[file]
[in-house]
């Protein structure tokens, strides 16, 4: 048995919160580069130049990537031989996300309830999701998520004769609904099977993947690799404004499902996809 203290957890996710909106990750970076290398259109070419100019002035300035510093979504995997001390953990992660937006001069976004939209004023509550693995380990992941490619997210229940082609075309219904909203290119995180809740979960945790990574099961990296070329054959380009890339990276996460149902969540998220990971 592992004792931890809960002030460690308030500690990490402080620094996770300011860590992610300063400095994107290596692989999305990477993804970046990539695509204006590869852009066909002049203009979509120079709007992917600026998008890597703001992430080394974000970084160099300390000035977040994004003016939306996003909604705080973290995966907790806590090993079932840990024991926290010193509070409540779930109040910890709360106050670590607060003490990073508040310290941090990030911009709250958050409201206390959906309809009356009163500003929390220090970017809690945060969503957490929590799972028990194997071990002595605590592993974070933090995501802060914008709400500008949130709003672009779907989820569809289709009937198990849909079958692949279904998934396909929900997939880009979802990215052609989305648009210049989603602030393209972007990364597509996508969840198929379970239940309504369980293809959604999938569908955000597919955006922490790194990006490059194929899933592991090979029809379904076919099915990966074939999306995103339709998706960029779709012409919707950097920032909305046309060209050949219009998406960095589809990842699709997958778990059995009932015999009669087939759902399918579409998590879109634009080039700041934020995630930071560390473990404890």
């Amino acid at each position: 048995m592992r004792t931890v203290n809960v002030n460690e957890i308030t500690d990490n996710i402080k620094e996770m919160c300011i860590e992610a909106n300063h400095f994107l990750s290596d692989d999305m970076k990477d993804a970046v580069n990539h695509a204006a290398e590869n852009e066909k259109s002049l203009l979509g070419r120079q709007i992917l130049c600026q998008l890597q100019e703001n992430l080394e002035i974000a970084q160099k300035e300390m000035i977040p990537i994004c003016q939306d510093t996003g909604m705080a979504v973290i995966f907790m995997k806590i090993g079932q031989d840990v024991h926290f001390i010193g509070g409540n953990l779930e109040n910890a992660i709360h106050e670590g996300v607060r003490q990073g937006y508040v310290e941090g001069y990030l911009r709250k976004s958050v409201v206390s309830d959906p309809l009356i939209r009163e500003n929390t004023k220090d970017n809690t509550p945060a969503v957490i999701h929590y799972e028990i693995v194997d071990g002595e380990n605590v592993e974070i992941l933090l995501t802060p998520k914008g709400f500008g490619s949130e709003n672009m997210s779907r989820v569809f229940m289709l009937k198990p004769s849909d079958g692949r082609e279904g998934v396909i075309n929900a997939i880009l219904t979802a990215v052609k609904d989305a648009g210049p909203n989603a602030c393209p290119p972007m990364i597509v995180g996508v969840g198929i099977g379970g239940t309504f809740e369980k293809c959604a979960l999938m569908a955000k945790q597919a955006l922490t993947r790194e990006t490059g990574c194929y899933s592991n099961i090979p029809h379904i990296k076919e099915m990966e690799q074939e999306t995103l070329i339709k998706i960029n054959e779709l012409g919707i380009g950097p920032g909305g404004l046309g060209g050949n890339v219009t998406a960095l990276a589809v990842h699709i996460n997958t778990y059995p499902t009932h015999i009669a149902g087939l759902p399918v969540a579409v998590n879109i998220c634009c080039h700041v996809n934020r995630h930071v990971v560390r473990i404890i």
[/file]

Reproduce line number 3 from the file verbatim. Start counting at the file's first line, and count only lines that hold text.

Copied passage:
């Amino acid at each position: 048995m592992r004792t931890v203290n809960v002030n460690e957890i308030t500690d990490n996710i402080k620094e996770m919160c300011i860590e992610a909106n300063h400095f994107l990750s290596d692989d999305m970076k990477d993804a970046v580069n990539h695509a204006a290398e590869n852009e066909k259109s002049l203009l979509g070419r120079q709007i992917l130049c600026q998008l890597q100019e703001n992430l080394e002035i974000a970084q160099k300035e300390m000035i977040p990537i994004c003016q939306d510093t996003g909604m705080a979504v973290i995966f907790m995997k806590i090993g079932q031989d840990v024991h926290f001390i010193g509070g409540n953990l779930e109040n910890a992660i709360h106050e670590g996300v607060r003490q990073g937006y508040v310290e941090g001069y990030l911009r709250k976004s958050v409201v206390s309830d959906p309809l009356i939209r009163e500003n929390t004023k220090d970017n809690t509550p945060a969503v957490i999701h929590y799972e028990i693995v194997d071990g002595e380990n605590v592993e974070i992941l933090l995501t802060p998520k914008g709400f500008g490619s949130e709003n672009m997210s779907r989820v569809f229940m289709l009937k198990p004769s849909d079958g692949r082609e279904g998934v396909i075309n929900a997939i880009l219904t979802a990215v052609k609904d989305a648009g210049p909203n989603a602030c393209p290119p972007m990364i597509v995180g996508v969840g198929i099977g379970g239940t309504f809740e369980k293809c959604a979960l999938m569908a955000k945790q597919a955006l922490t993947r790194e990006t490059g990574c194929y899933s592991n099961i090979p029809h379904i990296k076919e099915m990966e690799q074939e999306t995103l070329i339709k998706i960029n054959e779709l012409g919707i380009g950097p920032g909305g404004l046309g060209g050949n890339v219009t998406a960095l990276a589809v990842h699709i996460n997958t778990y059995p499902t009932h015999i009669a149902g087939l759902p399918v969540a579409v998590n879109i998220c634009c080039h700041v996809n934020r995630h930071v990971v560390r473990i404890i």